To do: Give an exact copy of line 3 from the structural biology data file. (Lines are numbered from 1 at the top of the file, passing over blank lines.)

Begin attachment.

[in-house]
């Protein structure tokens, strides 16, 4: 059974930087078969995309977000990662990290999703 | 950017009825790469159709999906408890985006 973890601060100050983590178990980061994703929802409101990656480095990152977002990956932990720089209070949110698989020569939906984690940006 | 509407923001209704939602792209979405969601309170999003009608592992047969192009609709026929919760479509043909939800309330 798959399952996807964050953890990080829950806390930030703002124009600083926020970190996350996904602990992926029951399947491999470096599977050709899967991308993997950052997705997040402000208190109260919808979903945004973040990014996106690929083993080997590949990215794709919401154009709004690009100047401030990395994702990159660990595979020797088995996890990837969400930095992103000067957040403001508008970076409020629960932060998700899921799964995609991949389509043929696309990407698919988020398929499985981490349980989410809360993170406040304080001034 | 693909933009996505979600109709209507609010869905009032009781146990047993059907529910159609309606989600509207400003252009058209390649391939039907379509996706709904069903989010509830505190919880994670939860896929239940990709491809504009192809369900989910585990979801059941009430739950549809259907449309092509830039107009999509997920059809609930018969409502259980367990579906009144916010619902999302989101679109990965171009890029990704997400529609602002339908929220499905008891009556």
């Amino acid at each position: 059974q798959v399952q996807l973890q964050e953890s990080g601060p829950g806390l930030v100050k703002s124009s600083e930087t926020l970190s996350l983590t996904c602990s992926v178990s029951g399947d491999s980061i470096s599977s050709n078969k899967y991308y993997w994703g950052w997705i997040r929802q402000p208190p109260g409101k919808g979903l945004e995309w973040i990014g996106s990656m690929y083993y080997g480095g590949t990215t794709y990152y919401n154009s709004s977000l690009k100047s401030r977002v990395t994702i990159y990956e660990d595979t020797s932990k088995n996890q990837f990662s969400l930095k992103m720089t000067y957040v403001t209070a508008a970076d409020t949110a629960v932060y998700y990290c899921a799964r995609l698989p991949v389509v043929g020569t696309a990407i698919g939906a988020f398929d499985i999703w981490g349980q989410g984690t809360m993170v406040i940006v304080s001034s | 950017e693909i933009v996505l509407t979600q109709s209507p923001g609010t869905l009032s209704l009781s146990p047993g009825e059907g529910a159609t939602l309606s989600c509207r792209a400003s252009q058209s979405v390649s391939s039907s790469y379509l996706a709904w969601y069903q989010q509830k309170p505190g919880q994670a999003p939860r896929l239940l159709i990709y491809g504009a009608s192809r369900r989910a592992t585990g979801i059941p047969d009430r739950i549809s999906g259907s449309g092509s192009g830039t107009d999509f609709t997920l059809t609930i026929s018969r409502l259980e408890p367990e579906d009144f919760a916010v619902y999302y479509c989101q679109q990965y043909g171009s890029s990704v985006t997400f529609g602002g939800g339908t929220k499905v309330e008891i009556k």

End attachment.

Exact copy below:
């Amino acid at each position: 059974q798959v399952q996807l973890q964050e953890s990080g601060p829950g806390l930030v100050k703002s124009s600083e930087t926020l970190s996350l983590t996904c602990s992926v178990s029951g399947d491999s980061i470096s599977s050709n078969k899967y991308y993997w994703g950052w997705i997040r929802q402000p208190p109260g409101k919808g979903l945004e995309w973040i990014g996106s990656m690929y083993y080997g480095g590949t990215t794709y990152y919401n154009s709004s977000l690009k100047s401030r977002v990395t994702i990159y990956e660990d595979t020797s932990k088995n996890q990837f990662s969400l930095k992103m720089t000067y957040v403001t209070a508008a970076d409020t949110a629960v932060y998700y990290c899921a799964r995609l698989p991949v389509v043929g020569t696309a990407i698919g939906a988020f398929d499985i999703w981490g349980q989410g984690t809360m993170v406040i940006v304080s001034s | 950017e693909i933009v996505l509407t979600q109709s209507p923001g609010t869905l009032s209704l009781s146990p047993g009825e059907g529910a159609t939602l309606s989600c509207r792209a400003s252009q058209s979405v390649s391939s039907s790469y379509l996706a709904w969601y069903q989010q509830k309170p505190g919880q994670a999003p939860r896929l239940l159709i990709y491809g504009a009608s192809r369900r989910a592992t585990g979801i059941p047969d009430r739950i549809s999906g259907s449309g092509s192009g830039t107009d999509f609709t997920l059809t609930i026929s018969r409502l259980e408890p367990e579906d009144f919760a916010v619902y999302y479509c989101q679109q990965y043909g171009s890029s990704v985006t997400f529609g602002g939800g339908t929220k499905v309330e008891i009556k």